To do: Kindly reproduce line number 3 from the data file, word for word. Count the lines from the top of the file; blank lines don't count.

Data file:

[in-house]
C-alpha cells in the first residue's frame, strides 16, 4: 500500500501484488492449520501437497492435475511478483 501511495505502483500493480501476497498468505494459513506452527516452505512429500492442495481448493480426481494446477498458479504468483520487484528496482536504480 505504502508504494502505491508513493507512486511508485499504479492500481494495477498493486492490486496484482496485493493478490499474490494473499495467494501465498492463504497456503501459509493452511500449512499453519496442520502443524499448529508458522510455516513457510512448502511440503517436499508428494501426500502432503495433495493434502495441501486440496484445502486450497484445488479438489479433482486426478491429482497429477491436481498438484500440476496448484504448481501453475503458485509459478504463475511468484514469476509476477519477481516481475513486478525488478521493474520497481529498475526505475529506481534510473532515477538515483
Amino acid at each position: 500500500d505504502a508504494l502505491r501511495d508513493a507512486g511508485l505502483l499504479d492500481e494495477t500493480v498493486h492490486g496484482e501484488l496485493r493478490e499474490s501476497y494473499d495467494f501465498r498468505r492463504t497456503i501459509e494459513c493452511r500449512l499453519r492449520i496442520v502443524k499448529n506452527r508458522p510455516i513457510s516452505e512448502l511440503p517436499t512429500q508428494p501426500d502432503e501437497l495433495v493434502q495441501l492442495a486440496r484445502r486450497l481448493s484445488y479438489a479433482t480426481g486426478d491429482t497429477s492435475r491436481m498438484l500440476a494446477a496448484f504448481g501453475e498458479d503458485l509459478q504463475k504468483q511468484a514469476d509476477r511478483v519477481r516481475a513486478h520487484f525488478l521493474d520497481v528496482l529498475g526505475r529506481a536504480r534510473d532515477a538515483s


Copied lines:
Amino acid at each position: 500500500d505504502a508504494l502505491r501511495d508513493a507512486g511508485l505502483l499504479d492500481e494495477t500493480v498493486h492490486g496484482e501484488l496485493r493478490e499474490s501476497y494473499d495467494f501465498r498468505r492463504t497456503i501459509e494459513c493452511r500449512l499453519r492449520i496442520v502443524k499448529n506452527r508458522p510455516i513457510s516452505e512448502l511440503p517436499t512429500q508428494p501426500d502432503e501437497l495433495v493434502q495441501l492442495a486440496r484445502r486450497l481448493s484445488y479438489a479433482t480426481g486426478d491429482t497429477s492435475r491436481m498438484l500440476a494446477a496448484f504448481g501453475e498458479d503458485l509459478q504463475k504468483q511468484a514469476d509476477r511478483v519477481r516481475a513486478h520487484f525488478l521493474d520497481v528496482l529498475g526505475r529506481a536504480r534510473d532515477a538515483s